You need a stress management plan that helps you reduce anxiety and stress during your downtime. Meditation, aromatherapy, music therapy, and other methods listed here can help you develop a great relaxation routine.

But there’s one thing you should add to your anti-stress and longevity strategy that you may not have considered, but could make a huge difference in your overall wellness lifestyle.

What is it? It’s a simple, passive activity that can be summed up in one word: steam.

 

The Surprising Longevity SUPPORT: Steam therapy

Most people don’t associate steam showers with longevity, but steam therapy has been found to help increase the effectiveness of the longevity and anti-aging methods listed above. Research has found that:

Steam helps enhance the effectiveness of exercise. One of the most important parts of longevity is adopting a regular exercise routine because of the cell rejuvenating properties of physical activity. Steam may help you stick to your exercise plan. Intermittent heat application has been shown to help increase recovery from exercise and also help reduce soreness from intense exertion. Steam also helps your respiratory system by dislodging mucus and other blockages from your lungs and nasal passages. With regular steam showers, you’ll be able to better maintain your exercise routine.

Steam helps you get more restful sleep. Research has shown that human longevity is associated with regular sleep patterns. You need 7-9 hours of deep, restful sleep every night, and steam therapy has shown promise with increasing quality slumber, even in aging populations. Since sleep deprivation increases stress and aggravates chronic health problems, such as heart disease, hypertension, and obesity, taking a steam shower before bed is a great way to help enhance your odds at a longer life.

Steam helps you control your body weight. With obesity playing such a large role in life expectancy, it’s important to maintain a successful weight management strategy. Steams helps there, too. Regular intermittent heat treatments can help detox your body, removing toxins and endocrine disruptors that can slow down your body’s natural metabolism. If you do your part in maintaining a healthy diet, then steam will help finish the job of getting your weight under control, so you’ll be fit and trim for the long haul.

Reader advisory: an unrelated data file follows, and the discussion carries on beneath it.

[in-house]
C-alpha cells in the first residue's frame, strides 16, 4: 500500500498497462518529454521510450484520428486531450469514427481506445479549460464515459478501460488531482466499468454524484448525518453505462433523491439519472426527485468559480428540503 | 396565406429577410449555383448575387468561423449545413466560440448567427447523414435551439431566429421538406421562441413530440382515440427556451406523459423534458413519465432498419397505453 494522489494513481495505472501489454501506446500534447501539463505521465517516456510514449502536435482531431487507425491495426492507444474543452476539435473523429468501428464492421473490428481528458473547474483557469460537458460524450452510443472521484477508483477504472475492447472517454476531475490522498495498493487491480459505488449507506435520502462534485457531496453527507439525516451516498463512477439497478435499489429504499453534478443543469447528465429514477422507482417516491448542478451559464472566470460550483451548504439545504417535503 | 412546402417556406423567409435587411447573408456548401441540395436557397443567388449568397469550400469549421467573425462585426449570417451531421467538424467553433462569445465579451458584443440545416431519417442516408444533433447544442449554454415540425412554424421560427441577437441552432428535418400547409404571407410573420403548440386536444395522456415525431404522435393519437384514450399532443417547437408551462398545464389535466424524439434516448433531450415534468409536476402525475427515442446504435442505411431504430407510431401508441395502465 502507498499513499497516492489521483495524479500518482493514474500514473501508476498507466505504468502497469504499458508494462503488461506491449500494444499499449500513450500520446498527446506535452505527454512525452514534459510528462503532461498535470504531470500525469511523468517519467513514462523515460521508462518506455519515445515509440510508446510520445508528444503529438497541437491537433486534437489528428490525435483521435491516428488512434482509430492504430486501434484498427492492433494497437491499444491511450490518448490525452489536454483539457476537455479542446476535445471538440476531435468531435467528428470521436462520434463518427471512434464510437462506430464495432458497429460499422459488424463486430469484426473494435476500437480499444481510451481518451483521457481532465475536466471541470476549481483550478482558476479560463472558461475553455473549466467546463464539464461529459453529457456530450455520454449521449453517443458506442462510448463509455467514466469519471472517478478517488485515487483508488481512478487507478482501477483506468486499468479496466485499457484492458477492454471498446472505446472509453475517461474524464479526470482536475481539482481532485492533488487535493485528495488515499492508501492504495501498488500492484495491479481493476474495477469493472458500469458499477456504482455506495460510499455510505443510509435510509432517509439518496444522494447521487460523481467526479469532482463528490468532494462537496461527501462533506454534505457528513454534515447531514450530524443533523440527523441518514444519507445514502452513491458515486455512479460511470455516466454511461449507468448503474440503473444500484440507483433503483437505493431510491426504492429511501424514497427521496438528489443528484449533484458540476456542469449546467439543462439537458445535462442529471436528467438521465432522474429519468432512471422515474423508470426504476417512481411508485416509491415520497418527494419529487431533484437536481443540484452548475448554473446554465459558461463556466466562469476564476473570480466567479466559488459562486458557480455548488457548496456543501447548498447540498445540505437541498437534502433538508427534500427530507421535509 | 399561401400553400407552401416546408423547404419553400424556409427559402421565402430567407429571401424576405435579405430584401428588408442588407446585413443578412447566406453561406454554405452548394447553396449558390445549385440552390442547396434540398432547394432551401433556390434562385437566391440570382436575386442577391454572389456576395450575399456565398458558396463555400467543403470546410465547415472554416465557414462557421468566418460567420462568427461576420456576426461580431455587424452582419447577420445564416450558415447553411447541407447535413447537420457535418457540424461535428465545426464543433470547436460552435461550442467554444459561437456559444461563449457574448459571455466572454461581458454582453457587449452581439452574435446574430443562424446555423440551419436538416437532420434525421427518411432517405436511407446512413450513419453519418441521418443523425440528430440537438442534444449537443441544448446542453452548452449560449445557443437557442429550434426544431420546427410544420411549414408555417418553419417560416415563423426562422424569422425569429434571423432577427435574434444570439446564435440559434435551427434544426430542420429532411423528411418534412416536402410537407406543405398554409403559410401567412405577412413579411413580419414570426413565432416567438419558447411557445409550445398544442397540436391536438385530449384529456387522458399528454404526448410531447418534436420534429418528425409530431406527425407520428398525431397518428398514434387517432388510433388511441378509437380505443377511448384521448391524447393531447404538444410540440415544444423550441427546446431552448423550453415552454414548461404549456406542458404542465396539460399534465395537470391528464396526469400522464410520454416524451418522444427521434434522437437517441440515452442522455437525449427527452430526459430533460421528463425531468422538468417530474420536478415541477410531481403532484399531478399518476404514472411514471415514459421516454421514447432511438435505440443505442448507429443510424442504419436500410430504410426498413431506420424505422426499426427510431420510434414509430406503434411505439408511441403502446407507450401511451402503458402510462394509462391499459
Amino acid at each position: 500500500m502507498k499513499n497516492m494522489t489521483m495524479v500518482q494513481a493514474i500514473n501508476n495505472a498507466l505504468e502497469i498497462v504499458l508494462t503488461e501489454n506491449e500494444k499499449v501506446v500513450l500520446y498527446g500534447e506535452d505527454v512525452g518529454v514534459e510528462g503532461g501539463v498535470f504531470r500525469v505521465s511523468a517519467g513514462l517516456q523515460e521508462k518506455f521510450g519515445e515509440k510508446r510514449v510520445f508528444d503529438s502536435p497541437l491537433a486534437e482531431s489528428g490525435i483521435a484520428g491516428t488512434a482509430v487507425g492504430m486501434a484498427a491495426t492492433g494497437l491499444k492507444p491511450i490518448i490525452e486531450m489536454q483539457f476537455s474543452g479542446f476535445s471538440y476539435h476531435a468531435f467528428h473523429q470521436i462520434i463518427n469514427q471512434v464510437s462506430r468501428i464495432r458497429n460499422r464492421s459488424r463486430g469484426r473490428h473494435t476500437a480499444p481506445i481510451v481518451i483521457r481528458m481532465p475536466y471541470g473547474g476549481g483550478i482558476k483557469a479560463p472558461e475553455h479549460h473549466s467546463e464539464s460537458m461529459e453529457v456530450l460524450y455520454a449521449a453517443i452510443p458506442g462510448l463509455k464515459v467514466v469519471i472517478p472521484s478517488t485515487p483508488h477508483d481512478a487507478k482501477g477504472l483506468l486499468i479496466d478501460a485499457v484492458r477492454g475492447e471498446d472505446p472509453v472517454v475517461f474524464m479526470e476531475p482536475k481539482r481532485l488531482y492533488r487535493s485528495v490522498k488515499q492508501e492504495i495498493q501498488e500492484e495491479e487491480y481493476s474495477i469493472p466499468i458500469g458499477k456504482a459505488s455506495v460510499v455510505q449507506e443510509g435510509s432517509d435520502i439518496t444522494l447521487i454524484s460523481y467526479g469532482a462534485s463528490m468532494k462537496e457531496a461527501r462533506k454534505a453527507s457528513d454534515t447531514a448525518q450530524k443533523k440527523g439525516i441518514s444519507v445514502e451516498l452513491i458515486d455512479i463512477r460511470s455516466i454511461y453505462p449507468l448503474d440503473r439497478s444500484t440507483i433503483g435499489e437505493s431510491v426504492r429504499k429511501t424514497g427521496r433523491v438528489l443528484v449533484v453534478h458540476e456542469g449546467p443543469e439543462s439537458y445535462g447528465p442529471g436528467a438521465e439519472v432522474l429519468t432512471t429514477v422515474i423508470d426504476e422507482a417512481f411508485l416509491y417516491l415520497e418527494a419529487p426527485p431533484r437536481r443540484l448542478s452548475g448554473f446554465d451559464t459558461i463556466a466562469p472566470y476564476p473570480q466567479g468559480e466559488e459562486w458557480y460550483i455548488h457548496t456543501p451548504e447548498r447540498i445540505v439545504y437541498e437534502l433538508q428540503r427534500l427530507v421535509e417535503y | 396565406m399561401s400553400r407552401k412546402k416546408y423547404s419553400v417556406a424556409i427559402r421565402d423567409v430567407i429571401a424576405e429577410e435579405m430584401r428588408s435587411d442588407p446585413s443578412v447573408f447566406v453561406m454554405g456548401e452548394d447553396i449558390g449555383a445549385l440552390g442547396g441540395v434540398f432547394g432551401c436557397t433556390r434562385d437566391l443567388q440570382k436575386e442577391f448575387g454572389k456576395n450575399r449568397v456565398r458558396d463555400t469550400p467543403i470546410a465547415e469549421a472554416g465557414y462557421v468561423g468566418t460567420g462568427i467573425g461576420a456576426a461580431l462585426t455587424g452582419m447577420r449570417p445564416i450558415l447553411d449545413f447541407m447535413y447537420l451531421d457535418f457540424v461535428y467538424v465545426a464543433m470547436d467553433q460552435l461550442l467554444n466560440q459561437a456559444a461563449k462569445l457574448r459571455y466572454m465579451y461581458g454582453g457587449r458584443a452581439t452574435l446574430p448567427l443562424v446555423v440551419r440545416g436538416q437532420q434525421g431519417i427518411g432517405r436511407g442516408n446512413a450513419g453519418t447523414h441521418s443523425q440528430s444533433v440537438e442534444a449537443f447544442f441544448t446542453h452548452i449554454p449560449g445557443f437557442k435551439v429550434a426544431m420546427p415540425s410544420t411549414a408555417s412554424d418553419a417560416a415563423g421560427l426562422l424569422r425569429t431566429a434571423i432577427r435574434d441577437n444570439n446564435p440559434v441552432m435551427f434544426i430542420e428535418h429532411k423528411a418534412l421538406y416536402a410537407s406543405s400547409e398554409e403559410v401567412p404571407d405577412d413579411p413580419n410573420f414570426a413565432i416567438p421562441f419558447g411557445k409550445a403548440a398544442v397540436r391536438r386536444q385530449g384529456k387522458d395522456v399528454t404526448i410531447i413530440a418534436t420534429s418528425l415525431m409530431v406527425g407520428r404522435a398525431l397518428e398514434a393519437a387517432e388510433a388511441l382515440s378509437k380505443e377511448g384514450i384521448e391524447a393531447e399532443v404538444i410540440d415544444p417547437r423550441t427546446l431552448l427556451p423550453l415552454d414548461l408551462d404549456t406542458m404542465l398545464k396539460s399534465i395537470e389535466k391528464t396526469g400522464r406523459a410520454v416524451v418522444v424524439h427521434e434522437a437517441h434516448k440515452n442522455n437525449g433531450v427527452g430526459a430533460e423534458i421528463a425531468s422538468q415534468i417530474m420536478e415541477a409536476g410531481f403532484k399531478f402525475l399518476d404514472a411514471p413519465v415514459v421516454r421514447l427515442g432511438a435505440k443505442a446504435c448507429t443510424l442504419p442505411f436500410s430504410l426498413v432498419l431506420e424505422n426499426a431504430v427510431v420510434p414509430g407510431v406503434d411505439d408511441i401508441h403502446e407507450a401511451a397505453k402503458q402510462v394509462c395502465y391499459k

Steam helps reduce stress. This is the essential part of steam therapy’s ability to help extend life expectancy. Regular heat treatments have been associated with a reduction in cortisol, the “fight or flight” hormone that creates havoc in the body when it’s released at higher than normal levels. Then there are the relaxing effects of being in an enclosed, peaceful environment, letting the hot mist penetrate every pore of your skin. You can even enhance the stress-reduction effects of a steam shower by including aromatherapy, music therapy, and chromatherapy in your steam session from simple add-ons to your home unit.

Yes, if you’re serious about anti-aging and increasing longevity, you really should have a steam shower installed in your home.

 

Making Steam Part of Your Regular Lifestyle

Let’s dispel the notion that steam showers are only for commercial spas, resorts, and health clubs. These public systems are usually large in order to accommodate groups. Residential units are more compact and can be sized to fit into almost any condo, townhouse, or house. If you have a bathroom, in most cases you have the space for a steam shower.

The ability to access steam therapy in your home makes it easy to fit it into your regular schedule. One of the benefits of steam is that it’s a quick and passive treatment. Your session should not last more than 15 minutes, and it delivers benefits any time of day or night. And you can do it solo or with a family member.

It will also help solve the classic modern paradox: we’re stressed because we’re so busy, but because we’re busy we can’t make time for stress management. It doesn’t matter how conscientious you are, it’s difficult to eat well, exercise, and rest enough to maintain optimum health.

According to research published in the Annals of Family Medicine, circumstances and resources figure into adopting healthy habits as much or more than motivation. Said the lead author of the study: "Your personal circumstances and your environment shape your practical opportunities, which then shape the choices that you make, which then shape the outcome—so there are stages involved."

This brings new power to the concept that longevity begins at home. How you shape your living environment will determine your health and longevity. To live a healthy lifestyle, you need to design a healthy home. And no wellness retreat is complete without a steam room.

To get an idea how to install a steam unit in your home, review these MrSteam case studies, then visit a dealer showroom to see how you can create a wellness retreat in your own residence that will help you live a longer, more fulfilling life.

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Topics: Health & Wellness, Aging in Place / Accessibility